Thursday, April 21, 2011

S&P Threatens To Tank The Economy (Again) If The Incredibly Wealthy Don't Get A Bigger Share Of The Pie


Yesterday Robert Reich did a good post on extortion politics in regard to how the GOP is trying to manipulate the debate over usually routine process of raising the debt ceiling. "Raising the debt limit shouldn’t be subject to party politics. Economic extortion should be out of bounds."
It’s bad enough government shutdowns have become an accepted part of political negotiation. But failure to increase the amount the Treasury can borrow would have far graver results.

Not only would the government be unable to issue Social Security or Medicare checks but the United States couldn’t pay interest on its current debt.

We’d go into default. The full faith and credit of the United States would be in jeopardy. Treasury bonds would go into free fall. Interest rates would skyrocket. We, and most of the rest of the world, would fall into financial chaos.

The recovery is still fragile. All this would force us and most of the rest of the world into a deeper recession or worse... [I]t’s a giant game of highway chicken, and if one driver doesn’t yield the crash will be catastrophic.

...The biggest surprise is the silence of American business and Wall Street. They have as much if not more to lose as anyone if this game ends in tragedy. Yet the GOP-- which big business and Wall Street fund-- insists on playing it.

Why isn’t the Business Roundtable decrying the use of this tactic? Where are the leaders of Wall Street? Where are the corporate statesmen? They should insist this game of chicken be called off or they’ll stop the funding.

Maybe they think the crash won’t happen, that Obama and the Dems will cave in to Paul Ryan’s and the Republicans’ before that.

If so, they’re wrong. The Republicans’ demands are so far beyond the pale-- turning Medicare into vouchers that funnel money to private insurance companies, turning Medicaid and food stamps into block grants that would deliver less to the poor, giving a giant tax windfall to the very rich-- they cannot be met without causing the Democratic base (and most Independents) to revolt.

A bottom up, non-Tea Party, revolt might be refreshing, but not one I expect. Reich was correct in saying Americans don't like Ryan's proposals. In fact, as Greg Sargent points out, "There is strong across the board support for Obama’s policy preferences on the deficit... 72% overall, and 68% of independents, support hiking taxes on those over $250,000. Even 54% of Republicans support this. Meanwhile, 65% say Medicare should remain as it is today and should not be transformed into a voucher program. Only 30% [a hard core right-wing base brainwashed by Fox and Hate Talk radio] favor changing the program." Instead, we get more terror from the top-- more extortion from the ruling elites. No doubt you read about the threats to downgrade U.S. Treasuries by S&P this week. This bastion of right-wing Republican ideology is doing its bit for the cause. John Harvey's explanation in Forbes makes a lot of sense and points out that their explicit threat that if the federal government doesn't cut the deficit, it will bring financial ruin to the whole system is hot air. "[R]educing the incomes of millions of Americans (via tax increases or spending cuts) is precisely the opposite step we should be taking," Harvey writes.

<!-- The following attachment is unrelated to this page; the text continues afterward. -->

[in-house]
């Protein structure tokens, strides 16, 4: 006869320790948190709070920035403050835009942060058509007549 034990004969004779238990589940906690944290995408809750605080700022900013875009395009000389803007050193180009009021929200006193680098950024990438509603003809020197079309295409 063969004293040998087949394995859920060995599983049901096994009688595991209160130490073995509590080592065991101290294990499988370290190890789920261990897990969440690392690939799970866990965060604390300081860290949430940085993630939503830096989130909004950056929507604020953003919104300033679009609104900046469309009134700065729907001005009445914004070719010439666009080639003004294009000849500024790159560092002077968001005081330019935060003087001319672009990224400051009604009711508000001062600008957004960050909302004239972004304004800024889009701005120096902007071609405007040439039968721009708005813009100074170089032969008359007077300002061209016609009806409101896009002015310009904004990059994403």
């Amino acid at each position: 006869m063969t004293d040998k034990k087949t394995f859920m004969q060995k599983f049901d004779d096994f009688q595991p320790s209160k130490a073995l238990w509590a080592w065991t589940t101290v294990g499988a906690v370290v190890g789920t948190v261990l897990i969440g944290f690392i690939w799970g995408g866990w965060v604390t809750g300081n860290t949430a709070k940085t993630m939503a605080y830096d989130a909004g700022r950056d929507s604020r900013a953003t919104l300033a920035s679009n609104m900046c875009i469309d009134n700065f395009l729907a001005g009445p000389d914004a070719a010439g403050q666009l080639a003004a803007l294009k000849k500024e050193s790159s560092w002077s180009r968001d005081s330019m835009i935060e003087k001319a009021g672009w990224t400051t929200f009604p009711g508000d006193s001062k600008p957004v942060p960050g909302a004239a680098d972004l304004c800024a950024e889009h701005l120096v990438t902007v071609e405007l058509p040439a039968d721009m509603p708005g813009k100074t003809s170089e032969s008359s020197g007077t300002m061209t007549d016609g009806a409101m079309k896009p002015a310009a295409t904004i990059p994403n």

The bottom line is that the federal government’s budget is most decidedly not analogous to a private one. For it, deficit spending is not a result of buying things that they cannot presently afford, but an act aimed at stimulating the macroeconomy when the private sector does not generate sufficient demand to hire all those willing to work... [N]ot only are these absolutely insignificant today when there are 13.5 million unemployed people, but one of those down sides is not an increased chance of US debt default.

He goes on to make sure we remember that the S&P is hardly a trusted or even competent arbiter of what's fiscally prudent: "Incidentally, if you do get a chance to ask them what they were thinking, why don’t you also find out why they thought the toxic, subprime debt was AAA? I think we’d all like the answer to that one, as well." Not that this will stop the conservative rich people who run the U.S. Senate from doing exactly what they want to do.
U.S. corporations have enjoyed a two-year bull run on Wall Street. They are sitting on a record amount of cash and are back to paying bonuses that are the envy of executives around the world.

And the icing on the cake for many of them might be just around the corner: a tax cut that has bipartisan support in Congress.

As part of their budget plan passed last week, House Republicans want to cut the corporate tax rate to 25% from 35%. The Obama administration and many Democrats also are looking to slice the current rate, but not as much.

Supporters of the corporate tax cuts say they're needed to make U.S. companies more competitive with their foreign counterparts, and the administration and House Republicans say they want to offset rate cuts by eliminating unspecified loopholes and tax breaks.

Yet despite complaints that they fork over too much money to Washington, U.S. corporations have been paying an increasingly smaller share of federal taxes over the last half-century.

Nearly a third of all federal taxes came from corporations in 1952. Last year, they paid just 8.9%, according to government figures. Loopholes, credits and the ability to shelter earnings abroad have helped many of the country's biggest companies pay far less than the corporate tax rate set into U.S. law.

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